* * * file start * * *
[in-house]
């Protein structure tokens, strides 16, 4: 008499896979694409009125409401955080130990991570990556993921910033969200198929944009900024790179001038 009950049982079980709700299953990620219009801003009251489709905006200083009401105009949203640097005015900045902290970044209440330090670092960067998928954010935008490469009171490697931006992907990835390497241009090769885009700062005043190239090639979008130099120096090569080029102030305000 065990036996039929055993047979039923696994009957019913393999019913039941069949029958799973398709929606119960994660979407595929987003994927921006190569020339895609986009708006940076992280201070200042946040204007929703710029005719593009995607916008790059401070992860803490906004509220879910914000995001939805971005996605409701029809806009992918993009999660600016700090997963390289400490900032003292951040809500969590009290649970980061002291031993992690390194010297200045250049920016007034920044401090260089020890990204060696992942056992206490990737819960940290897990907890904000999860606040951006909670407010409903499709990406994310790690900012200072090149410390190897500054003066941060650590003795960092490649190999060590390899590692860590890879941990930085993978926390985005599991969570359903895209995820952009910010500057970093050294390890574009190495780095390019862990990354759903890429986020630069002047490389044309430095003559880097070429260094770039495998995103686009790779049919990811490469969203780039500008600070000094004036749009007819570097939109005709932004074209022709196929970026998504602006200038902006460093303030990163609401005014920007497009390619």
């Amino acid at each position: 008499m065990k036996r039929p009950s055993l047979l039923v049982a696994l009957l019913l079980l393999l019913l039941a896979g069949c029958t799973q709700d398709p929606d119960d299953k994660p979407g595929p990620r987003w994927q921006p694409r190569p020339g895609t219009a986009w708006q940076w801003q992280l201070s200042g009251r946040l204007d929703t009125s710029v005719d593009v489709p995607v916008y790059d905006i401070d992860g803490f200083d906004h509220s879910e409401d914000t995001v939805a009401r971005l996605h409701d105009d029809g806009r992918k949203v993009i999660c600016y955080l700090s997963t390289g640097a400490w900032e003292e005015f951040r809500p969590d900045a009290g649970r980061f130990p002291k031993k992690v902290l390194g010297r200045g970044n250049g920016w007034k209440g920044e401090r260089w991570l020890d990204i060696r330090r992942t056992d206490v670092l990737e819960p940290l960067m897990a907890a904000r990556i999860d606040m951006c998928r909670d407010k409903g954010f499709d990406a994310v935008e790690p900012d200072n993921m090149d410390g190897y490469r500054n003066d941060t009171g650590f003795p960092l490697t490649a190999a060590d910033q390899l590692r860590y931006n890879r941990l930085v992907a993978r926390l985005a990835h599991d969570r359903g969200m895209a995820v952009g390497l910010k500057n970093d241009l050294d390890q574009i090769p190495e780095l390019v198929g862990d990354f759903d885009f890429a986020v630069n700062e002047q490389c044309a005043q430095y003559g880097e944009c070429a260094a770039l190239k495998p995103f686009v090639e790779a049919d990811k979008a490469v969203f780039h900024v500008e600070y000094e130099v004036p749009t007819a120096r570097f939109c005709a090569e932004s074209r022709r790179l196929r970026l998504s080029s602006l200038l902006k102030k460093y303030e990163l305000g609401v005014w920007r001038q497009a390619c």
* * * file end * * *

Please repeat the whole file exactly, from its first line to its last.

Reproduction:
[in-house]
């Protein structure tokens, strides 16, 4: 008499896979694409009125409401955080130990991570990556993921910033969200198929944009900024790179001038 009950049982079980709700299953990620219009801003009251489709905006200083009401105009949203640097005015900045902290970044209440330090670092960067998928954010935008490469009171490697931006992907990835390497241009090769885009700062005043190239090639979008130099120096090569080029102030305000 065990036996039929055993047979039923696994009957019913393999019913039941069949029958799973398709929606119960994660979407595929987003994927921006190569020339895609986009708006940076992280201070200042946040204007929703710029005719593009995607916008790059401070992860803490906004509220879910914000995001939805971005996605409701029809806009992918993009999660600016700090997963390289400490900032003292951040809500969590009290649970980061002291031993992690390194010297200045250049920016007034920044401090260089020890990204060696992942056992206490990737819960940290897990907890904000999860606040951006909670407010409903499709990406994310790690900012200072090149410390190897500054003066941060650590003795960092490649190999060590390899590692860590890879941990930085993978926390985005599991969570359903895209995820952009910010500057970093050294390890574009190495780095390019862990990354759903890429986020630069002047490389044309430095003559880097070429260094770039495998995103686009790779049919990811490469969203780039500008600070000094004036749009007819570097939109005709932004074209022709196929970026998504602006200038902006460093303030990163609401005014920007497009390619």
């Amino acid at each position: 008499m065990k036996r039929p009950s055993l047979l039923v049982a696994l009957l019913l079980l393999l019913l039941a896979g069949c029958t799973q709700d398709p929606d119960d299953k994660p979407g595929p990620r987003w994927q921006p694409r190569p020339g895609t219009a986009w708006q940076w801003q992280l201070s200042g009251r946040l204007d929703t009125s710029v005719d593009v489709p995607v916008y790059d905006i401070d992860g803490f200083d906004h509220s879910e409401d914000t995001v939805a009401r971005l996605h409701d105009d029809g806009r992918k949203v993009i999660c600016y955080l700090s997963t390289g640097a400490w900032e003292e005015f951040r809500p969590d900045a009290g649970r980061f130990p002291k031993k992690v902290l390194g010297r200045g970044n250049g920016w007034k209440g920044e401090r260089w991570l020890d990204i060696r330090r992942t056992d206490v670092l990737e819960p940290l960067m897990a907890a904000r990556i999860d606040m951006c998928r909670d407010k409903g954010f499709d990406a994310v935008e790690p900012d200072n993921m090149d410390g190897y490469r500054n003066d941060t009171g650590f003795p960092l490697t490649a190999a060590d910033q390899l590692r860590y931006n890879r941990l930085v992907a993978r926390l985005a990835h599991d969570r359903g969200m895209a995820v952009g390497l910010k500057n970093d241009l050294d390890q574009i090769p190495e780095l390019v198929g862990d990354f759903d885009f890429a986020v630069n700062e002047q490389c044309a005043q430095y003559g880097e944009c070429a260094a770039l190239k495998p995103f686009v090639e790779a049919d990811k979008a490469v969203f780039h900024v500008e600070y000094e130099v004036p749009t007819a120096r570097f939109c005709a090569e932004s074209r022709r790179l196929r970026l998504s080029s602006l200038l902006k102030k460093y303030e990163l305000g609401v005014w920007r001038q497009a390619c």